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Durable solutions assessment for protracted IDPs in Karizak, Injil district, Hirat


Durable solutions assessment for protracted IDPs settlements in Karizak, Injil district, Hirat.

Key findings: 

• The population of Karizak is predominantly conflict induced IDPs (N=118), 24 families are disaster induced IDPs.

• Virtually all families (97%) are severely food insecure. A further 72% of families have severely inadequate dietary diversity, with diets lacking in essential nutrients. Urgent action is required.

• The majority of families rely on one of six public latrines, these are however insufficient for the entire community and a number of families still must resort to open defecation. There are also issues with the maintenance/upkeep of public latrines, creating significant issues of health and amenity should they fall into disrepair.

• All dwellings in Karizak are single room mud brick, offering insufficient protection from the elements and extreme temperatures, a significant number are also in a state of disrepair, vulnerable to weather events.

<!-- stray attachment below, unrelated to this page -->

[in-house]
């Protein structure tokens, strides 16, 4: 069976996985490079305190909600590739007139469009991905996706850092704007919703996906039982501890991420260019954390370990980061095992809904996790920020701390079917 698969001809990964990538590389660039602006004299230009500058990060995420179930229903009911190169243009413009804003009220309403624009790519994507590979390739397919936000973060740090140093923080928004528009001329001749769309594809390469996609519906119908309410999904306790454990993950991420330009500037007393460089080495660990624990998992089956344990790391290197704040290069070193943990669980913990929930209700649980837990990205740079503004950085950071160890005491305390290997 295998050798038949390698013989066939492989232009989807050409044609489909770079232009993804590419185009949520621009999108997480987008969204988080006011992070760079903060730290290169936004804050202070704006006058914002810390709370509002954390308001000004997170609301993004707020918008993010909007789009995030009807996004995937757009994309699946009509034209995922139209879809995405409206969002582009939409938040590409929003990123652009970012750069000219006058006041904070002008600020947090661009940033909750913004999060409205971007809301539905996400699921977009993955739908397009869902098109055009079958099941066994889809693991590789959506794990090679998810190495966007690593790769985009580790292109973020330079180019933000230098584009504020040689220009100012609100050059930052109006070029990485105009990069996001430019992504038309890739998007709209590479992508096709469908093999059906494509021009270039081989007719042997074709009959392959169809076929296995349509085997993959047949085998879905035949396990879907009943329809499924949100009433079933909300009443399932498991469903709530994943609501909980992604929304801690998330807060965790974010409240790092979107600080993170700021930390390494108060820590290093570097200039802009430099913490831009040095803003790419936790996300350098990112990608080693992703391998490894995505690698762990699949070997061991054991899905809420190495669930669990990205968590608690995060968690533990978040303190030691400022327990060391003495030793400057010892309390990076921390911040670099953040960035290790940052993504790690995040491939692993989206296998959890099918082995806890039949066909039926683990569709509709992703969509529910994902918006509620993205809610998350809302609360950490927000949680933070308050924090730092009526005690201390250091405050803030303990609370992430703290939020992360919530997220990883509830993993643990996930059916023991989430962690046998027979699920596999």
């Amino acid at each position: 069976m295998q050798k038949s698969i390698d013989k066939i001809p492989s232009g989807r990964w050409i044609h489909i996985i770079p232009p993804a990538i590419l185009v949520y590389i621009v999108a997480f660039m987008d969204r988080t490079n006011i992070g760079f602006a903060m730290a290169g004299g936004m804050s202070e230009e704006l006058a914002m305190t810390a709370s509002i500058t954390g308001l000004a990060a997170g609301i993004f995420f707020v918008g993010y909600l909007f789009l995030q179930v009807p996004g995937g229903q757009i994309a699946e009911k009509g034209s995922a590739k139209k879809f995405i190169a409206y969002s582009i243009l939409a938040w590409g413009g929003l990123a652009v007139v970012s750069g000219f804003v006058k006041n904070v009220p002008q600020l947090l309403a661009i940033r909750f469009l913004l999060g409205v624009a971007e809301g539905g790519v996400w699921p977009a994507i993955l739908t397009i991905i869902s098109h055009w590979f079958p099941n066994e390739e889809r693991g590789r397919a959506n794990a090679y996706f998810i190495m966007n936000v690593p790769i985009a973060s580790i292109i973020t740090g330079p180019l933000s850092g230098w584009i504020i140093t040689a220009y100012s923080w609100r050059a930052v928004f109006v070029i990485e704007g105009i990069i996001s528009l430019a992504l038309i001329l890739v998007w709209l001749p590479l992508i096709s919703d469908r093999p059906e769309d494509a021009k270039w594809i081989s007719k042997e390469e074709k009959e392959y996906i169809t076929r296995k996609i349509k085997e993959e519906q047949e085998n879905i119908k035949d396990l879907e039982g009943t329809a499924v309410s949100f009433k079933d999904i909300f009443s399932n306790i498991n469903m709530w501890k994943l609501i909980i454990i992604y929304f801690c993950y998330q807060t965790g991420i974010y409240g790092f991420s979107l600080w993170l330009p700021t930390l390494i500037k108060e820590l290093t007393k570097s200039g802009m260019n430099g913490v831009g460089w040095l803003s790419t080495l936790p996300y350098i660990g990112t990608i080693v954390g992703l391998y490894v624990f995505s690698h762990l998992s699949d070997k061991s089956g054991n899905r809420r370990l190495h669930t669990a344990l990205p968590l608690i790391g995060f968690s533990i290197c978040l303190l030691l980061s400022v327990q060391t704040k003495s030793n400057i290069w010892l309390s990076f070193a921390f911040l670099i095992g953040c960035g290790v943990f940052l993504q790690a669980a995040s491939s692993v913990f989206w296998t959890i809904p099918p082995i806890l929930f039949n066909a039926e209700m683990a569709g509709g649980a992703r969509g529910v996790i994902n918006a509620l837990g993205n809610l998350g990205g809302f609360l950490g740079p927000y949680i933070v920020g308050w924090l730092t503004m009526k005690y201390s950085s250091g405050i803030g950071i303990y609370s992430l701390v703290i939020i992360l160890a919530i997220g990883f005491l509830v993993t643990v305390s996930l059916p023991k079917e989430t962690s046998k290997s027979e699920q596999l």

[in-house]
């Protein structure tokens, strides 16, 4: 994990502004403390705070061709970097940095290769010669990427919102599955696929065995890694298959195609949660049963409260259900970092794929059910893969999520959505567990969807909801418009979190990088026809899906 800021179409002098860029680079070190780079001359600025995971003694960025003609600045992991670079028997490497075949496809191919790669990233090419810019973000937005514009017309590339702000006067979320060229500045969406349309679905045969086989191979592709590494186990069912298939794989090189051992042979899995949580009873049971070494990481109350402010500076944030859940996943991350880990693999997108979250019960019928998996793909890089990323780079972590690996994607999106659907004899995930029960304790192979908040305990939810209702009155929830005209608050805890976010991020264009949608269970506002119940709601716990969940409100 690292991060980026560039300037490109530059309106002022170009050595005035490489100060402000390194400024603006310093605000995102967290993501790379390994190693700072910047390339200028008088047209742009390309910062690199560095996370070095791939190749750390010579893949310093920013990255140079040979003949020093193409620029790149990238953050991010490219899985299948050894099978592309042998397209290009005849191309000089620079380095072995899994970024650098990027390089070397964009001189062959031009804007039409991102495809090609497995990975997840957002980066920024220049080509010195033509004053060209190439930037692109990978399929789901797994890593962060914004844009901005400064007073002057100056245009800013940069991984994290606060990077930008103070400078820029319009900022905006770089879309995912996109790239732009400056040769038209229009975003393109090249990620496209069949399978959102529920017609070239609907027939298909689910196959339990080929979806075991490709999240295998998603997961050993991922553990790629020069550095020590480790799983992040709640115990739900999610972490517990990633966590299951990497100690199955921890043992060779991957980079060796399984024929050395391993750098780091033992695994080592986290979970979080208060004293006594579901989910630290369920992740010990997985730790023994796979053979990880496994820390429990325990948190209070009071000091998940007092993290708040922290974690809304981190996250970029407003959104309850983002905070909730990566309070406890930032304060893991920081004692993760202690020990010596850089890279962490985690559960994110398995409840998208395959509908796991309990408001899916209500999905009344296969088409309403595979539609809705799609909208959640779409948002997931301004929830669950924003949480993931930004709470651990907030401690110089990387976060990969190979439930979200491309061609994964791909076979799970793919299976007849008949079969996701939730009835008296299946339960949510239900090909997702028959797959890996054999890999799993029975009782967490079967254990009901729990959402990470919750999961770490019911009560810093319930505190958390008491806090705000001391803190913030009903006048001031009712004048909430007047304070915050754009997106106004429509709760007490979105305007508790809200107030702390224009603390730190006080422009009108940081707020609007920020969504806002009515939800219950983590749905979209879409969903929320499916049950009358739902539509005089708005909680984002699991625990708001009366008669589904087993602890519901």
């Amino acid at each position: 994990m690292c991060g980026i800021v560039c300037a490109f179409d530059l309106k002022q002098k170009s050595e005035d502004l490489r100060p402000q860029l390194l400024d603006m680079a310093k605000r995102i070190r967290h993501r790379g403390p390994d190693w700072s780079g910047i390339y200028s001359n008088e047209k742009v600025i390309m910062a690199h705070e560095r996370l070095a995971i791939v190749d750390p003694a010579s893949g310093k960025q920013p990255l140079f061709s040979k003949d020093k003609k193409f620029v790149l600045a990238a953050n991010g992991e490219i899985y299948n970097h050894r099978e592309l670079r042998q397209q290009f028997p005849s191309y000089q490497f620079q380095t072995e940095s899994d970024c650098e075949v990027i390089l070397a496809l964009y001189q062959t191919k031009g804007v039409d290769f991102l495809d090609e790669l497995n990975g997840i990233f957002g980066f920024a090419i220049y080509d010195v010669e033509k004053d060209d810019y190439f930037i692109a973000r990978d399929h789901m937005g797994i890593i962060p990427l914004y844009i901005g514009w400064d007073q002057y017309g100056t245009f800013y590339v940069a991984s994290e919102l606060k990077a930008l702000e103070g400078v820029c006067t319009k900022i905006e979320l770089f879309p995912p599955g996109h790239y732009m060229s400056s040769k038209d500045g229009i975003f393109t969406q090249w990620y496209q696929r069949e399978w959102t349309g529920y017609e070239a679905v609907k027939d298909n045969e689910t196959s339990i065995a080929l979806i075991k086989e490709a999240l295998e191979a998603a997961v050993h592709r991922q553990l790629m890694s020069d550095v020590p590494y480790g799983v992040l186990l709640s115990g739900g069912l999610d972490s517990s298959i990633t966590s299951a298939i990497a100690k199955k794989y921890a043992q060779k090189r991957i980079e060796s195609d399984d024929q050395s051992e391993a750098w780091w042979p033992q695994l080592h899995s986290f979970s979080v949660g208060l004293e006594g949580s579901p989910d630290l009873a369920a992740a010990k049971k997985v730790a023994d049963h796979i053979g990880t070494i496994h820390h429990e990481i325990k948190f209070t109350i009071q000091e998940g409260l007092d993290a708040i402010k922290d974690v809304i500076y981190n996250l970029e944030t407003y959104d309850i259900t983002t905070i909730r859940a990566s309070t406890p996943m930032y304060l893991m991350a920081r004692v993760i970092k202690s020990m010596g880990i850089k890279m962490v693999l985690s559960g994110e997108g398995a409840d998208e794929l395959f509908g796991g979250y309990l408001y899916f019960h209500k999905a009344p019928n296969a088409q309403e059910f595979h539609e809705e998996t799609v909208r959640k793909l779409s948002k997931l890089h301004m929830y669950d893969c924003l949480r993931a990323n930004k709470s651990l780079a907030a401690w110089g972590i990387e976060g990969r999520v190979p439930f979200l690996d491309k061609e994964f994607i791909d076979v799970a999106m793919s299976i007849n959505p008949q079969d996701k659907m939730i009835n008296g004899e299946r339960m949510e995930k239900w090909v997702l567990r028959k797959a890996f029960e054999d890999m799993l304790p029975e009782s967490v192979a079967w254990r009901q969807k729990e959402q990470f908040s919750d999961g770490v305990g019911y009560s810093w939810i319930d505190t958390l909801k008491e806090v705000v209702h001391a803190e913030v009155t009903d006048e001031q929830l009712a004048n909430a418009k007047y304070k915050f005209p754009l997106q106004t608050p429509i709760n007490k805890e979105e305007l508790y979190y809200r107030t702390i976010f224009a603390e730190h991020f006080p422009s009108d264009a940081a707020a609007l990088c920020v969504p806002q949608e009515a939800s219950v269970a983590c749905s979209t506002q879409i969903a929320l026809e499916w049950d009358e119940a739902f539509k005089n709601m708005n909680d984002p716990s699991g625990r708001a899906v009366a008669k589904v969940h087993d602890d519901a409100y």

• The majority of families (N=85) have no tenure agreement, whilst a further 64 rely on verbal permission. The lack of tenure security is a significant impediment to residents investing in the local area.

• A community-based school is in operation on site, school age students can also attend a government primary school in the vicinity or a government high school approximately one kilometre away. Both schools require children to possess a Tazkera which is a barrier to the enrolment of IDP children beyond Class 3.

• According to ARAZI Karizak is on state land but being contested by local Herati families.

Assessment Report: 
Publicly Available
Assessment Questionnaire: 
Publicly Available
Assessment Data: 
Available on Request
Assessment Date(s): 
01 Sep 2016
Draft / Preliminary Results
Unit(s) of Measurement: 
Collection Method(s): 
Field Interview
Population Type(s): 
Leading/Coordinating Organization(s): 
World Food Programme
United Nations High Commissioner for Refugees